I would submit that many such situations (heterosexual or homosexual) are initiated, as in the film, by men simply needing or desiring sex outside of a long-term relationship. It is a truism not often discussed that after a long period of time together with one partner, the sex becomes rote and, well, boring for many men. (I suspect the same goes for women too, but I can't speak for them for obvious reasons.) And despite the abundant counsel dished out by 'Keeping your marriage/relationship on track" type books and legions of psychologists and psychotherapists, a new pair of frilly knickers (the equivalent for an anxious gay male partner being a new jockstrap), furry stiletto slippers (no gay male equivalent, at least to my knowledge) or untried, perhaps novel, lovemaking position will give but limited additional mileage. (Note: I've always found it curious how these books, etc. often make it the resposibility of the woman to address what is a natural condition in men?)

The jury's back on this, though the verdict is never acknowledged or discussed in our constrained society. Many men, straight or gay--and I'm not stating all men--enjoy the physical thrill of having sex with new partners, period. 'Sporadic trysts' throughout the millennia have been initiated with far too much frequency that we should now act as adults and acknowledge this aspect of male sexuality.(The ancient Romans acknowledged it and thus I feel their approach to sexuality was a lot more healthy than ours is today.) Married or gay men--lawyers, judges, vicars, plumbers, garbage collectors--initiate 'illicit' liaisons daily. It's mostly men who do the initiating because the sexes are wired differently in this aspect--just as men and women exhibit different symptoms for similar illnesses such as heart attacks--and, while it's more complicated than the space I can allocate it here, I believe a great many men (straight and gay) can have casual sex and not allow it to affect or threaten the dynamics of their primary relationship. It is the natural sexual dynamic of the male operating, nothing more, nothing less.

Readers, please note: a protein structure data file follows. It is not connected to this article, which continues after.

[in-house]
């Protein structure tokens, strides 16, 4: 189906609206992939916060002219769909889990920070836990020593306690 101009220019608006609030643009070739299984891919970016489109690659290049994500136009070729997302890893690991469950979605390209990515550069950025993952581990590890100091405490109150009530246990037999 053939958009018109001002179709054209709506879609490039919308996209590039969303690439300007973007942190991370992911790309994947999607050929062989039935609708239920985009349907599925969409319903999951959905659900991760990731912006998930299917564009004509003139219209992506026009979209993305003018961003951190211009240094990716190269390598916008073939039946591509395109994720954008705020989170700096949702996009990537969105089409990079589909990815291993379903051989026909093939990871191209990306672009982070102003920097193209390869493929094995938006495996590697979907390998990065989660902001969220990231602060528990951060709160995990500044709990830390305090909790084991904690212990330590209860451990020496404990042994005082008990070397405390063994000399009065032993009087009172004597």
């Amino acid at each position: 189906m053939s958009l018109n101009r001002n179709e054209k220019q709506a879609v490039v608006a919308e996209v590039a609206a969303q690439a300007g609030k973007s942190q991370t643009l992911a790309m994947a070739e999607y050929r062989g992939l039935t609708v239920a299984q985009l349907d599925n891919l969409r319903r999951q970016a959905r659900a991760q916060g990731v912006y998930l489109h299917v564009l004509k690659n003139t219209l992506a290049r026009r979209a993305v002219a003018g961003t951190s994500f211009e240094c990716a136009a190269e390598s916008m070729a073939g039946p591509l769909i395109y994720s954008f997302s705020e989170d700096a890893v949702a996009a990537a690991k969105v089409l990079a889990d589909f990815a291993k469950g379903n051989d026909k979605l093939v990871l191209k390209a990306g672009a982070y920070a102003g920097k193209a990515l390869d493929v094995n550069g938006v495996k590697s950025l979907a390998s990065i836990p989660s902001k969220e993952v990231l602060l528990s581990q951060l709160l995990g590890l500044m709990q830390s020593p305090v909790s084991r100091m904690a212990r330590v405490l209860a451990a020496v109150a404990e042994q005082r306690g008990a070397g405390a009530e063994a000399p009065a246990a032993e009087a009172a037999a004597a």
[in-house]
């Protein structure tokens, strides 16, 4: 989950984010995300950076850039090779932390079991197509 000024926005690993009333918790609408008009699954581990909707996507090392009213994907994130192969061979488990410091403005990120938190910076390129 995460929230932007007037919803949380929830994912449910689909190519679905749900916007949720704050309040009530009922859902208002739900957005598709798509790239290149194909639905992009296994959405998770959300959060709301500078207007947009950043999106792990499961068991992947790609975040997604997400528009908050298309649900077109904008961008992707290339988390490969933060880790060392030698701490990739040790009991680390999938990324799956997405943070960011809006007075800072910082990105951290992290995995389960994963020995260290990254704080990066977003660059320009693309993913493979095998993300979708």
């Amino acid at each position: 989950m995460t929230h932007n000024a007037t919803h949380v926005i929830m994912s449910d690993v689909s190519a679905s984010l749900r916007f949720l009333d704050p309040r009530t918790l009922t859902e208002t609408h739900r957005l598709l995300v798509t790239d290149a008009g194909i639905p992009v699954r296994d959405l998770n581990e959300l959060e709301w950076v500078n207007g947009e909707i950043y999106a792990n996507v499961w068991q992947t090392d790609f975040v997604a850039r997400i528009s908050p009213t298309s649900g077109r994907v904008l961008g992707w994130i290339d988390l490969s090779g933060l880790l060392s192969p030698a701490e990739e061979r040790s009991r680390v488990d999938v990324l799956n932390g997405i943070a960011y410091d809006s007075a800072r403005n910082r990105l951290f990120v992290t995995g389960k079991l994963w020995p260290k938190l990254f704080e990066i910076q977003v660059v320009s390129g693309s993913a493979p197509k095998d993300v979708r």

Most women, on the other hand, prize and demand monogamy and have extreme difficulty accepting that their spouse or partner can function like this. I feel this is a result of both nature and culture, and many women are utterly devastated when they find their partner has so-called 'betrayed' them. (Please note I'm not going to get bogged down with considerations of morality, etc. because these are well aired and supravening in that they are related to cultural and/or religious beliefs that do not alter the fundamental truth about male sexuality. Nor does their sexual wiring mean that men cannot love deeply. Of course men can love, but sex and love can be distinct in the male mind.)

So to conclude, is Jack's behavior tantamount to his being a sexual predator? Of course not. He is behaving as many heterosexual or homosexual men will behave;no more, no less. It's been this way for millennia. Shalit made the flawed assumption that Ennis had no choice in the matter, that he was a hapless victim to Jack's having taken the initiative, searched him out, and moved the relationship forward. This overlooking of choice, together with his addition of a healthy dollop of good old fashioned American puritanism from the vat labeled "What God has joined together, let no man put asunder," is what I believe led him to use the term 'sexual predator' erroneously.